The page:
The Court ruled that Met Life was arbitrary and capricious in its consideration of Plaintiff’s claim, based upon a number of factors seen regularly in these cases. Plaintiff suffers from Chronic Fatigue Syndrome, an illness marked by a lack of true objective evidence.
The Court was troubled by Met Life’s insistence upon objective evidence to support a disability from Chronic Fatigue Syndrome, which the Court noted was a condition that is marked by the absence of any such objective evidence, as well as Met Life’s failure to provide Plaintiff with appropriate notice of what evidence it was seeking in order to approve the claim. The Court was also troubled by Met Life’s reliance upon Dr. Maslow’s “shoddy and incomplete” report and Dr. Payne’s “flawed” report, and its failure to consider the findings from Plaintiff’s Social Security disability claim, which had found Plaintiff to be credible and his complaints supported by objective evidence.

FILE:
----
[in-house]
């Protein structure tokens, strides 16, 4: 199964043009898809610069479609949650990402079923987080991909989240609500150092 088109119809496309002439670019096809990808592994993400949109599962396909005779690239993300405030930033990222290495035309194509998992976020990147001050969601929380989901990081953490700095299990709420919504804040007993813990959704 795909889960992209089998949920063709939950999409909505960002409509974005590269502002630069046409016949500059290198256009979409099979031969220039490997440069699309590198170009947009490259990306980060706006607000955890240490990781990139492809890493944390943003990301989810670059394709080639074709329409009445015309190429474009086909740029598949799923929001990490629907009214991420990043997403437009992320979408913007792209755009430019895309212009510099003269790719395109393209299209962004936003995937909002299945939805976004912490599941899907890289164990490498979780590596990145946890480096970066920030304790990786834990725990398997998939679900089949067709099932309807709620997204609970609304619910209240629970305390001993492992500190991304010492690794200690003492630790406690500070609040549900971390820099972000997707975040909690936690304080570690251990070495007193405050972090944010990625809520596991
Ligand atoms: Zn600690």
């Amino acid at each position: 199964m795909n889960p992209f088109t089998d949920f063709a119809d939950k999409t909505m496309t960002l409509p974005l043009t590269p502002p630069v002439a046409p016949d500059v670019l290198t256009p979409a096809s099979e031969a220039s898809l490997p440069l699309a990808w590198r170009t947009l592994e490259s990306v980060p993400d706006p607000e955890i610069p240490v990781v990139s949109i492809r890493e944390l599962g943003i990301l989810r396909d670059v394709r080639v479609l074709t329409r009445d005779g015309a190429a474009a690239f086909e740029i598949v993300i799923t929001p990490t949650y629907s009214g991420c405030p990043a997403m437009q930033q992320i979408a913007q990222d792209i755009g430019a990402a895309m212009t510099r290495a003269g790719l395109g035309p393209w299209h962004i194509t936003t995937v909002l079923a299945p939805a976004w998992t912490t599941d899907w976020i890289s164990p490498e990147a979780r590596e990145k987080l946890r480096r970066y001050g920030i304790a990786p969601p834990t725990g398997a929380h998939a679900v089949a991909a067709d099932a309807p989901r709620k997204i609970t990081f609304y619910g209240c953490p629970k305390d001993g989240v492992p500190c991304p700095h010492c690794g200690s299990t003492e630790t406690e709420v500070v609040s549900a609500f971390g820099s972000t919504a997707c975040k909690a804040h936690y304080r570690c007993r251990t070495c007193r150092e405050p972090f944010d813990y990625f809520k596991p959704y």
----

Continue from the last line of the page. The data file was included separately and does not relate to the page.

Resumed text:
Many of these factors parallel the issues which appeared in Met Life v. Glenn, and thus, it appears that the Court’s are becoming more sensitive to the claim handling bias and the resulted oriented processes of insurers.